“If you look back at the movies, Philadelphia, there was one principal character and he was the homophobic lawyer,” Meachem continues. “If you look at the popular art that came out out at the height of the epidemic, it was almost always predominantly white faces.”
“My hope is as many people as possible experience this play,” Alexandra Hall says.
The limited New York run of As Much as I Can has closed, but the team behind it hopes the play continues, possibly resulting in a more permanent off-Broadway production.
“Part of the plan is we want to take this to as many communities as we can,” Meacham says. “Part of bringing it to New York City was ‘Will a story about Baltimore and Jackson play outside of those places?’ And the response we have seen here has been tremendous. The issues of stigma in 2018 are not gone and they still exist, even in New York City.”
Sarah Hall brings the conversation back to ViiV Healthcare. “We work with a lot of companies and brands. What they have done is extraordinary,” she says. “We live in a transactional world, and there is nothing transactional about this show: literally and metaphorically. They just supported a piece of art. That never happens. And that piece of art is a piece of public good. Why don’t we have more free theater? Art and theater and this type expression and this type of change shouldn’t cost $150 a ticket.”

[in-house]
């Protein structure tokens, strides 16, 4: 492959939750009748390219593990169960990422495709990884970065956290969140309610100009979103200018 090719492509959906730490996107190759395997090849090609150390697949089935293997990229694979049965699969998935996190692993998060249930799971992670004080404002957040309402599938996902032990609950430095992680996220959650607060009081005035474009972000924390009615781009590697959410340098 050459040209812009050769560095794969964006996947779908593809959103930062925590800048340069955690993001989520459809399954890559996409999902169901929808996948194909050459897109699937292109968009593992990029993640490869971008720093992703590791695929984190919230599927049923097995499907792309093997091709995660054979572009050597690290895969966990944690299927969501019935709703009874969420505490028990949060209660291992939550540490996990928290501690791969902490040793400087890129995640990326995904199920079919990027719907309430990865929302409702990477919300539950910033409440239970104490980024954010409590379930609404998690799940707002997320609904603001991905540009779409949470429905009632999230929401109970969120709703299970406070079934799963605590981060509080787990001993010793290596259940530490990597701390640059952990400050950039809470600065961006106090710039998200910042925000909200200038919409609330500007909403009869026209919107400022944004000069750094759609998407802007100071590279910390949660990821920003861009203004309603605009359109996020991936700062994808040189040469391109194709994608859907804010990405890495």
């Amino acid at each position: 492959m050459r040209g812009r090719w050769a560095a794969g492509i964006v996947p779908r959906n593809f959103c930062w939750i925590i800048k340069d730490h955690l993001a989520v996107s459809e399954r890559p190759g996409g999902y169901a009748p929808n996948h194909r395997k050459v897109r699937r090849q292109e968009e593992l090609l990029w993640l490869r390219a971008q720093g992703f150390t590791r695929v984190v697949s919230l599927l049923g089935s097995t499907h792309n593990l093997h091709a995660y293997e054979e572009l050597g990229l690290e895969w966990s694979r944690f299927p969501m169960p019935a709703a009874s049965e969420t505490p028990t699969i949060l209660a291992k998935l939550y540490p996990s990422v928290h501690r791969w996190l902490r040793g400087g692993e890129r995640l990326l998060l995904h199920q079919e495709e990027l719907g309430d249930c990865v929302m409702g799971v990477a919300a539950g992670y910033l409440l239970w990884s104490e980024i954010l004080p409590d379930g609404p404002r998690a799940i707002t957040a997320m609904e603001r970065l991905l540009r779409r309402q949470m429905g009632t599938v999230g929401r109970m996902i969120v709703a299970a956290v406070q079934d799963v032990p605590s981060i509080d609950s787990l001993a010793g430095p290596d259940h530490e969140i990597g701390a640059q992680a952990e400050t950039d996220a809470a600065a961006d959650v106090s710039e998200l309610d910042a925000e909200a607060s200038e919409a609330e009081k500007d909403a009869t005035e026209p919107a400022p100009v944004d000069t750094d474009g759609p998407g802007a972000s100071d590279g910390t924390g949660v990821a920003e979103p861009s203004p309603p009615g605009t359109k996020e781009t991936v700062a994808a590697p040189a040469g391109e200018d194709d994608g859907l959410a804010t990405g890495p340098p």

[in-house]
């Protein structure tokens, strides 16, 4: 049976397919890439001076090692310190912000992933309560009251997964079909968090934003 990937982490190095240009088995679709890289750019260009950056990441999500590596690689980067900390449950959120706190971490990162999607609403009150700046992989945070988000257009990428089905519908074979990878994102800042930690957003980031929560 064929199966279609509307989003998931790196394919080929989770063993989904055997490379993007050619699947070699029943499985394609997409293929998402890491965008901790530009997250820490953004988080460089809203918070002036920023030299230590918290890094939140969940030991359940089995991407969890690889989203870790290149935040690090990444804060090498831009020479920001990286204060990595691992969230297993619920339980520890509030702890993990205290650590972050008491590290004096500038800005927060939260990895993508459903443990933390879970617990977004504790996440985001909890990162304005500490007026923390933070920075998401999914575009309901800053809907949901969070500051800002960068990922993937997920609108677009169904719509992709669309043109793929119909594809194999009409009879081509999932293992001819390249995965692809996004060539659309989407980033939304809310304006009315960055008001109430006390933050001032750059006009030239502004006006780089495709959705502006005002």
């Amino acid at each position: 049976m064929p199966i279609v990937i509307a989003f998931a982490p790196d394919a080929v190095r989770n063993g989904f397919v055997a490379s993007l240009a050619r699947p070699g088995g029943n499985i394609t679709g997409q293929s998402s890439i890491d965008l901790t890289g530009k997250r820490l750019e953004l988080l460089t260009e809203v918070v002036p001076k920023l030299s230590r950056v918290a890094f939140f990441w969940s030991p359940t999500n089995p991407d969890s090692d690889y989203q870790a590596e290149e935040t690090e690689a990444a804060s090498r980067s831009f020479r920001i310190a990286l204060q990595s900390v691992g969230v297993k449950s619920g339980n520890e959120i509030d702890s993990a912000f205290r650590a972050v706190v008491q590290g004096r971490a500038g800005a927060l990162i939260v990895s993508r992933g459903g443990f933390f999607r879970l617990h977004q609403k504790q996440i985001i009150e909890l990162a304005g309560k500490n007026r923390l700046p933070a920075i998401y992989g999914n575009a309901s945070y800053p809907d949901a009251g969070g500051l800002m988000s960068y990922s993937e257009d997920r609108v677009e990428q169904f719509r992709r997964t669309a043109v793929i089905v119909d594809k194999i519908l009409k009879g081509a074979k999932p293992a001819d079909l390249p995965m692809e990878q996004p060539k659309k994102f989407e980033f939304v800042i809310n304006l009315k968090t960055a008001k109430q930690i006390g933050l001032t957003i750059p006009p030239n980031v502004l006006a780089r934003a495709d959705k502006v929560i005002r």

Hall ends her talkback every night with a nod to the “indescribable and incomparable” James Baldwin, who she cites as part of the reason why the show was produced in Harlem. “We found our poetry where poetry was found in the lives of others. We could have only done this through love,” she says. “By knowing that whatever happens to them happens to us, and by us I mean what Miss Hope Chest (the play’s drag queen character) says, all of us.”
In the living room of that mother, there’s a Bible on the coffee table. Hall’s nod to Baldwin reminded me of a quote from the Book of Matthew: “For I was hungry and you gave me food. I was naked and you gave me clothing. I was sick and you took care of me, and God replied, ‘Whatever you did for the least of my brothers… you did it to me.'”
As Much as I Can tells its viewer that you aren’t just a viewer. You’re not just on the sidelines but a participant. You may not be a black queer man living with HIV, but you do participate in the stigmatization that society thrusts upon this marginalized group.
Ultimately, the play asks, What are you going to do to change that?